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SPECIES:  Diervilla lonicera
Northern bush honeysuckle. Image by Rob Routledge, Sault College,


SPECIES: Diervilla lonicera
AUTHORSHIP AND CITATION: Sullivan, Janet. 1993. Diervilla lonicera. In: Fire Effects Information System, [Online]. U.S. Department of Agriculture, Forest Service, Rocky Mountain Research Station, Fire Sciences Laboratory (Producer). Available: []. Revisions: On 5 July 2018, the common name of this species was changed in FEIS from: bush-honeysuckle to: northern bush honeysuckle. Images were also added.
ABBREVIATION: DIELON SYNONYMS: Diervilla diervilla (L.) MacM. NRCS PLANT CODE: DILO COMMON NAMES: northern bush honeysuckle bush-honeysuckle dwarf bush-honeysuckle herbe bleue TAXONOMY: The scientific name of northern bush honeysuckle is Diervilla lonicera Mill. It is a member of the honeysuckle family (Caprifoliaceae). There are no accepted subspecies. A variety with hairy leaf undersides occurs in Ontario, northern Wisconsin, and northern Minnesota: D. l. var. hypomalaca Fern. [13,15]. Northern bush honeysuckle is closely related to southern bush honeysuckle (D. sessilifolia), from which it may not be specifically distinct [36]. LIFE FORM: Shrub FEDERAL LEGAL STATUS: No special status OTHER STATUS: NO-ENTRY


SPECIES: Diervilla lonicera
GENERAL DISTRIBUTION: Northern bush honeysuckle occurs from Newfoundland west to Saskatchewan; south to Nova Scotia, New England, Delaware; and in the mountains to Virginia, North Carolina, and Tennessee; and west to Ohio, Indiana, Illinois, and Iowa [13,15,36].
Distribution of northern bush honeysuckle. Map courtesy of USDA, NRCS. 2018. The PLANTS Database. National Plant Data Team, Greensboro, NC [2018, July 5] [45].
   FRES10  White - red - jack pine
   FRES11  Spruce - fir
   FRES15  Oak - hickory
   FRES17  Elm - ash - cottonwood
   FRES18  Maple - beech - birch
   FRES19  Aspen - birch
   FRES13  Loblolly - shortleaf pine

     CT  DE  IL  IN  IA  KY  ME  MD  MA  MI
     MN  NH  NJ  NY  NC  OH  PA  RI  TN  VT
     VA  WV  WI  MB  NB  NF  NS  ON  PE  PQ


   K093  Great Lakes spruce - fir forest
   K095  Great Lakes pine forest
   K096  Northeastern spruce - fir forest
   K099  Maple - basswood forest
   K102  Beech - maple forest
   K103  Mixed mesophytic forest
   K104  Appalachian oak forest
   K106  Northern hardwoods
   K107  Northern hardwoods - fir forest
   K108  Northern hardwoods - spruce forest
   K110  Northeastern oak - pine forest

     1  Jack pine
     5  Balsam fir
    12  Black spruce
    14  Northern pin oak
    15  Red pine
    16  Aspen
    17  Pin cherry
    18  Paper birch
    20  White pine - northern red oak - red maple
    22  White pine - hemlock
    23  Eastern hemlock
    24  Hemlock - yellow birch
    25  Sugar maple - beech - yellow birch
    26  Sugar maple - basswood
    27  Sugar maple
    37  Northern white-cedar
    39  Black ash - American elm - red maple
    51  White pine - chestnut oak
    52  White oak - black oak - northern red oak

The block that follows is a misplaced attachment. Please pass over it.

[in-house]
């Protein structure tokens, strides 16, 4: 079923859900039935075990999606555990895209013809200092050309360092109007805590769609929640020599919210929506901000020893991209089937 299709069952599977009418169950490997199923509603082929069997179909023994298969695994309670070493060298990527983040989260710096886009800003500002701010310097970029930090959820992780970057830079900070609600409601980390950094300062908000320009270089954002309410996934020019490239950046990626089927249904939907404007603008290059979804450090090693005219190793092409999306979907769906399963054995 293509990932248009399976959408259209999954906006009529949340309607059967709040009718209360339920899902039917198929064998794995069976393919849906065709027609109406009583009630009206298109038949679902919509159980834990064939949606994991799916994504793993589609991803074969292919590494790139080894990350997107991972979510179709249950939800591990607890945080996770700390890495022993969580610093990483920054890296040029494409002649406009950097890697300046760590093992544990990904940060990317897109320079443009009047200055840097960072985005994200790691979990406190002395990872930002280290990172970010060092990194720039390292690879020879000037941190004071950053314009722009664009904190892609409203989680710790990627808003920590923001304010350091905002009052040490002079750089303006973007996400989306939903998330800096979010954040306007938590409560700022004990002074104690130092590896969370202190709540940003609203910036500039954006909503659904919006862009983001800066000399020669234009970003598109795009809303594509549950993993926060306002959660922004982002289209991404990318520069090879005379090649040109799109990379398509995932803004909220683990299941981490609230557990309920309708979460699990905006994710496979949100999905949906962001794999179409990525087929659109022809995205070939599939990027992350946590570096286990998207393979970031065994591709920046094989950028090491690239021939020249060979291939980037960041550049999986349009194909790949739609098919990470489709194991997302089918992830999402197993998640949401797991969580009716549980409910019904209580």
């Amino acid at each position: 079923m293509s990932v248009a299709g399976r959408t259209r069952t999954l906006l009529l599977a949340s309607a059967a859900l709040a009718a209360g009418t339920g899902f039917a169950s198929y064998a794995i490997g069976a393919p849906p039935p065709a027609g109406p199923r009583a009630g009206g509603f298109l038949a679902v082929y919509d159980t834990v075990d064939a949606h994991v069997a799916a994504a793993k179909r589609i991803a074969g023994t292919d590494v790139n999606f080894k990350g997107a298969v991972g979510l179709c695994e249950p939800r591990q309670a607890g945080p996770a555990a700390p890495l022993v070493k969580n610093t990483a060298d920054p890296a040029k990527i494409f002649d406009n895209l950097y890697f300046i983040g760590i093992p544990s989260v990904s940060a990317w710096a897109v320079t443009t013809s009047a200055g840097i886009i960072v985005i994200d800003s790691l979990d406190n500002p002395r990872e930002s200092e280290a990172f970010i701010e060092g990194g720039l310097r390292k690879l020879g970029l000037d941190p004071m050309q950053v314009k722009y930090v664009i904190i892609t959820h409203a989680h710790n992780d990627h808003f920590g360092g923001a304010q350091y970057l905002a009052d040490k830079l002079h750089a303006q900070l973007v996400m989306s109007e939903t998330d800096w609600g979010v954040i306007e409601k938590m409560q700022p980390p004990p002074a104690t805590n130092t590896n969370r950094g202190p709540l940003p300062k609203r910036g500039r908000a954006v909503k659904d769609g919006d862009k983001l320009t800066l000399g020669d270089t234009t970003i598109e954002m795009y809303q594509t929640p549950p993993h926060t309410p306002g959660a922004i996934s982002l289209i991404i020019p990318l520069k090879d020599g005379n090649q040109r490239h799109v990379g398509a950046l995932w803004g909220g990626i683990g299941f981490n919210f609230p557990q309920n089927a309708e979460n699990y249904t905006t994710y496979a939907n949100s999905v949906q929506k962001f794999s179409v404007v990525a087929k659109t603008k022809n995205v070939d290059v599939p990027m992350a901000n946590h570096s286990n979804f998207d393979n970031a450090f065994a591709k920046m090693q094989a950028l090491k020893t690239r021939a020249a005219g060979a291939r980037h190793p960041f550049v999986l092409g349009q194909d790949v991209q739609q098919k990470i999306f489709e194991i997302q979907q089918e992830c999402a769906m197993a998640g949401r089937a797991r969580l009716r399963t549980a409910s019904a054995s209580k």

55  Northern red oak
    59  Yellow-poplar - white oak - northern red oak
    60  Beech - sugar maple
   107  White spruce
   108  Red maple


Northern bush honeysuckle is not named as an understory dominant or indicator in
published classifications.  It is found in a variety of cover types and
has a number of plant associates.  The most widely distributed shrub
associates of northern bush honeysuckle include beaked hazel (Corylus cornuta),
alternate-leaf dogwood (Cornus alternifolia), speckled alder (Alnus
rugosa), American green alder (A. viridis ssp. crispa), checkerberry
wintergreen (Gaultheria procumbens), and blueberries (Vaccinium spp.).
Herbaceous associates include wild lily-of-the-valley (Maianthemum
canadense), bigleaf aster (Aster macrophyllus), and wild sarsaparilla
(Aralia nudicaulis).  Bracken fern (Pteridium aquilinum) is often
associated with northern bush honeysuckle in the understory of some cover types;
northern bush honeysuckle is also found on bracken fern-dominated grasslands in
northeastern Wisconsin [23,27,35,42,48].


SPECIES: Diervilla lonicera
IMPORTANCE TO LIVESTOCK AND WILDLIFE: Northern bush honeysuckle provides winter browse for moose, and winter and summer browse for white-tailed deer [18]. Leaves and twigs are eaten by woodland caribou, but northern bush honeysuckle is not an important component of the woodland caribou diet [10]. Sharp-tailed grouse consume the vegetative buds. Northern bush honeysuckle provides brood cover for sharp-tailed grouse in Wisconsin [16]. PALATABILITY: Northern bush honeysuckle is preferred by white-tailed deer in late summer [18]. NUTRITIONAL VALUE: NO-ENTRY COVER VALUE: NO-ENTRY VALUE FOR REHABILITATION OF DISTURBED SITES: NO-ENTRY OTHER USES AND VALUES: NO-ENTRY OTHER MANAGEMENT CONSIDERATIONS: Seed-tree cuts or clearcuts in red pine (Pinus resinosa) communities often result in a dense growth of shrubs, including northern bush honeysuckle. Northern bush honeysuckle increased in density following logging in a balsam fir (Abies balsamea)-paper birch (Betula papyrifera) stand near Duluth, Minnesota [34]. Leaving more of the canopy when logging reduces the amount of shrub growth [12]. Northern bush honeysuckle competes with lowbush blueberry (Vaccinium angustifolium) after fire-pruning of lowbush blueberry fields [17]. Northern bush honeysuckle is susceptible to foliar sprays of 2,4-D [6]. Northern bush honeysuckle is probably resistant to browsing; on Isle Royale, Michigan, it was found in higher densities in control plots than in moose exclosures [38].